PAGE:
Shooting Stars; Dirty Footballers, Topless Weather Reporters and Famous Players Making Fools of Themselves - Andrew Preston Discovers the Anarchic Magic of Soccer?AM

Article excerpt


Soccer AM is the show that dares to tackle the burning issues in football that other programmes shy away from. For example, the 'What the Hell Happened to Johnny Foreigner?' slot tracks down world-class players who were famous when they first came to play in Britain but who have since disappeared from the game.

Meanwhile, 'The League of Mental Men' features the villains who have received the most red and yellow cards. And which other show would go to the trouble of hunting down a player's tooth after it was knocked out during a game?

At 9am each Saturday, the enthusiastic duo of Tim Lovejoy and Helen Chamberlain kickstart the soccerholic's day with three hours of goals, guests - think Ireland and Sunderland's Jason McAteer, Robbie Fowler, and even Noel Gallagher - gloriously trivial lists, in-jokes and more catchphrases than The Fast Show could shake a stick at.

'We take football seriously,' says Lovejoy, who is also the show's executive producer. 'But we don't take ourselves seriously. We haven't forgotten that football is supposed to be fun.' He says his inspiration for Soccer AM goes back to his childhood days and the TV coverage on the morning of FA Cup finals - heavy on celebrities and comedy, and light on debate about the pros and cons of wing backs or the flat back four. The anarchic children's show Tiswas was also a big influence.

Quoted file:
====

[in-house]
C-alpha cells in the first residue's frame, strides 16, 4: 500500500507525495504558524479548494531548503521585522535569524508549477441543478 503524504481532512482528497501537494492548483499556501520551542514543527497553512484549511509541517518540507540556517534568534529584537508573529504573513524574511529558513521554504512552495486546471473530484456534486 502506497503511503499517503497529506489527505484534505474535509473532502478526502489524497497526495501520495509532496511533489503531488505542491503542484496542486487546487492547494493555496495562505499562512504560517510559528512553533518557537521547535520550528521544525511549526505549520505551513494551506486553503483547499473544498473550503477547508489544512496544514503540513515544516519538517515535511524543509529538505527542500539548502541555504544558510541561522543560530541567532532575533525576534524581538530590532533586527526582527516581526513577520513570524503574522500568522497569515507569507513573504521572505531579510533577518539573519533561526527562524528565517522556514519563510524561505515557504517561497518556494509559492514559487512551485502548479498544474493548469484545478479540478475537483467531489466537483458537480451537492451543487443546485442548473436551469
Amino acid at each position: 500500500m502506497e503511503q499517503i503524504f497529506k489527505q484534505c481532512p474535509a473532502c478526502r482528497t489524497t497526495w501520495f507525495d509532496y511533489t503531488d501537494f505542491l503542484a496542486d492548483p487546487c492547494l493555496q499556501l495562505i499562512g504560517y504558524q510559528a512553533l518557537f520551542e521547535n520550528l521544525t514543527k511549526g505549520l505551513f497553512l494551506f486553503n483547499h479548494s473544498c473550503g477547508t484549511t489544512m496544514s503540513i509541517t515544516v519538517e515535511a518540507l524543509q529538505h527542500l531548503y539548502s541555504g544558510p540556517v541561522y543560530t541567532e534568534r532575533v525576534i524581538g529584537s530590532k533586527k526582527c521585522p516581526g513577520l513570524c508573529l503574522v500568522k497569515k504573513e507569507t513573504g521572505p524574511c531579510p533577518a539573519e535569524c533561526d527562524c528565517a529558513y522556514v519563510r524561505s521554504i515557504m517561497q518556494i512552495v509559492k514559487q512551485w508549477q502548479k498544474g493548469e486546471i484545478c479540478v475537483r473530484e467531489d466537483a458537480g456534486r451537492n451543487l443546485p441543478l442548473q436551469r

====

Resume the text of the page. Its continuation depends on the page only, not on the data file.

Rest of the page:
Originally, the programme was aimed at children, but it soon became clear that the viewers phoning in attempting to win the top-class prizes on offer - a regular one is a 'Goochie' T-shirt featuring the former England opening batsman Graham Gooch - turned out to be students or people old enough to know better.

Soccer AM is cheap and cheerful television, and in a world where Premiership footballers can earn more than u100,000 a week, and many thousands more for promoting fatty foods or fizzy drinks, it's refreshing to know that the most inventive football show on television is produced on a shoestring.

Both players and supporters love the programme. Before he left for China, Paul Gascoigne was a regular viewer who was known to phone in. That Gazza was prepared to forgo his Saturday morning lie-in is quite an endorsement. Soccer fans also love it, especially supporters of the often neglected lower-division teams. It's a far cry from the Saturday evening shows that almost exclusively focus on Premiership football; here you can see highlights from all four divisions and even from Europe.

Every week, special attention is paid to lowly Lincolnshire side Boston United, who, simply because of their name, are billed as 'the only American team in the English league', and snippets of commentary from their matches are delivered American-football style: 'He scores the kick-strike past the point guard! …